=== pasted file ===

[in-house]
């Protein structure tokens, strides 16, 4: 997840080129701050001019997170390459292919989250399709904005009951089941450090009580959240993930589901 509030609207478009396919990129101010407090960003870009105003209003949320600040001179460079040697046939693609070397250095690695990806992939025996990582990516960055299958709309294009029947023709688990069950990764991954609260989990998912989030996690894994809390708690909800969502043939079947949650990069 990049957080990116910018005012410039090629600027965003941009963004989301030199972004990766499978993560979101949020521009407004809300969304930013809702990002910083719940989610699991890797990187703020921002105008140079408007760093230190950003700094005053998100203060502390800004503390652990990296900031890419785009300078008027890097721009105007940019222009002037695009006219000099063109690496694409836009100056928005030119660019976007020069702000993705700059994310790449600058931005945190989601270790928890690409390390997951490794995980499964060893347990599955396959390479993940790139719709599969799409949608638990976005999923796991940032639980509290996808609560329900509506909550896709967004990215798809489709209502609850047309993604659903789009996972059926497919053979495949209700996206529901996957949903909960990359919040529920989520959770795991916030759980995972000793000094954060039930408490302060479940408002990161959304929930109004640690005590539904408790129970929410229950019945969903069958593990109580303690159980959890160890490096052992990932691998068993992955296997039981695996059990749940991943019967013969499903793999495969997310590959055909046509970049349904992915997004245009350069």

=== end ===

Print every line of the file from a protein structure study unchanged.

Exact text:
[in-house]
């Protein structure tokens, strides 16, 4: 997840080129701050001019997170390459292919989250399709904005009951089941450090009580959240993930589901 509030609207478009396919990129101010407090960003870009105003209003949320600040001179460079040697046939693609070397250095690695990806992939025996990582990516960055299958709309294009029947023709688990069950990764991954609260989990998912989030996690894994809390708690909800969502043939079947949650990069 990049957080990116910018005012410039090629600027965003941009963004989301030199972004990766499978993560979101949020521009407004809300969304930013809702990002910083719940989610699991890797990187703020921002105008140079408007760093230190950003700094005053998100203060502390800004503390652990990296900031890419785009300078008027890097721009105007940019222009002037695009006219000099063109690496694409836009100056928005030119660019976007020069702000993705700059994310790449600058931005945190989601270790928890690409390390997951490794995980499964060893347990599955396959390479993940790139719709599969799409949608638990976005999923796991940032639980509290996808609560329900509506909550896709967004990215798809489709209502609850047309993604659903789009996972059926497919053979495949209700996206529901996957949903909960990359919040529920989520959770795991916030759980995972000793000094954060039930408490302060479940408002990161959304929930109004640690005590539904408790129970929410229950019945969903069958593990109580303690159980959890160890490096052992990932691998068993992955296997039981695996059990749940991943019967013969499903793999495969997310590959055909046509970049349904992915997004245009350069």